The history of a disease--the evolution of a brand
I am a careful observer and a storyteller. Professionally I am a health economics/medical writer and data analyst. I have been tempted to write about dementia, specifically Alzheimer's Disease for about a decade. Following the long goodbye that I experienced with my father's diagnosis I guess I was just numb or didn't know what I could add to the narrative.
I have been writing about health economics and quickly became aware of the inefficiencies in healthcare that are driving our costs and straining already limited resources.
The story I want to tell is the evolution of dementia from pre-alzheimer's diagnosis to a multibillion dollar healthcare juggernaut.
Costs of Care
In 2015, the costs to all payers for the care of people living with Alzheimer’s disease and other dementias will total an estimated $226 billion, with Medicare and Medicaid paying 68 percent of the costs. Based on the current trajectory, costs are projected to increase to over $1.1 trillion in 2050, with Medicare and Medicaid costs increasing to nearly 70 percent of the total. The Figure illustrates these costs paid by Medicare, Medicaid, affected individuals and their families, and other payers such as private insurance, HMOs and other managed care organizations, and those that cover uncompensated care.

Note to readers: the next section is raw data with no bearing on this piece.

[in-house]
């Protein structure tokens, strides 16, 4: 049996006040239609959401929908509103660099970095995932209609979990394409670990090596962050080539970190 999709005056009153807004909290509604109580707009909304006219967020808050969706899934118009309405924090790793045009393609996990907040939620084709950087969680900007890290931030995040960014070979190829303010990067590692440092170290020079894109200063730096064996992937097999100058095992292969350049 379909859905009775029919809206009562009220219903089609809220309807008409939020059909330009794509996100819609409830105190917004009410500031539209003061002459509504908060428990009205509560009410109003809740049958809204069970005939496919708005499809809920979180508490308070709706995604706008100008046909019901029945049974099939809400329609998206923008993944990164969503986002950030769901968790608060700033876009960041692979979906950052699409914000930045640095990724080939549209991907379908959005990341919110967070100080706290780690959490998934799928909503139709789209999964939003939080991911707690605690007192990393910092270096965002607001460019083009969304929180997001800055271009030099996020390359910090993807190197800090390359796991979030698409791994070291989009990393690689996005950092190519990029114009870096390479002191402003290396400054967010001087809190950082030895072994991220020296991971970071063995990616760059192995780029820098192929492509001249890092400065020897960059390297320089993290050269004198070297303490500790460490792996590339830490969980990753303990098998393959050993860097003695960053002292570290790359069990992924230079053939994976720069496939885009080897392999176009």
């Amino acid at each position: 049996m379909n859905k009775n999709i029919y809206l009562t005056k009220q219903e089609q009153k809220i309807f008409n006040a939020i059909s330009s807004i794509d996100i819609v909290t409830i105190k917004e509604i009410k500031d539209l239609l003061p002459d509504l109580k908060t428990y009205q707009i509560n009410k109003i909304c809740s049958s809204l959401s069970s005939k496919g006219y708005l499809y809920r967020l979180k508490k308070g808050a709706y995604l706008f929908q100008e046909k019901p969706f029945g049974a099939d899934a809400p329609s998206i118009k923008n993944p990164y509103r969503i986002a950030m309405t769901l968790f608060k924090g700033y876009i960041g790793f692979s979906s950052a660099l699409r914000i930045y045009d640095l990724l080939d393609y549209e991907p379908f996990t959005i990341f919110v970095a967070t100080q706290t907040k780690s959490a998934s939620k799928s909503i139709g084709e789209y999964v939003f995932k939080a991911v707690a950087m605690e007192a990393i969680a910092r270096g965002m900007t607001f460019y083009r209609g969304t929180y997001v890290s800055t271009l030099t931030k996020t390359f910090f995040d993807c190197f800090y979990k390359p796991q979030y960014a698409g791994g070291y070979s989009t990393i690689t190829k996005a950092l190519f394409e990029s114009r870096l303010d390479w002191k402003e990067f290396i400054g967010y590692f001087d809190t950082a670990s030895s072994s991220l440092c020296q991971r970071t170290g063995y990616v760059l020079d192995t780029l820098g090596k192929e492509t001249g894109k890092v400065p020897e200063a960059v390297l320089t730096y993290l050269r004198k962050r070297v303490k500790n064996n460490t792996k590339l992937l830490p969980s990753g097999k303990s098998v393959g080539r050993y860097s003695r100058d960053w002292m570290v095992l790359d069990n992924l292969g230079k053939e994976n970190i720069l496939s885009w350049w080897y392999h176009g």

Nearly one in five Medicare dollars — or 18 percent— will be spent on people living with Alzheimer’s and other dementias in 2015. Medicare costs will increase over 420 percent, from $113 billion in 2015 to $589 billion in 2050. This is projected to represent nearly one in three Medicare dollars. Medicaid costs will increase about 330 percent from $41 billion in 2015 to $176 billion in 2050. Similarly, out-of-pocket costs for individuals and families affected by Alzheimer’s and other dementias will increase about 350 percent from $44 billion in 2015 to $198 billion in 2050. Costs to other payers will increase about 375 percent from $29 billion in 2015 to $138 billion in 2050.
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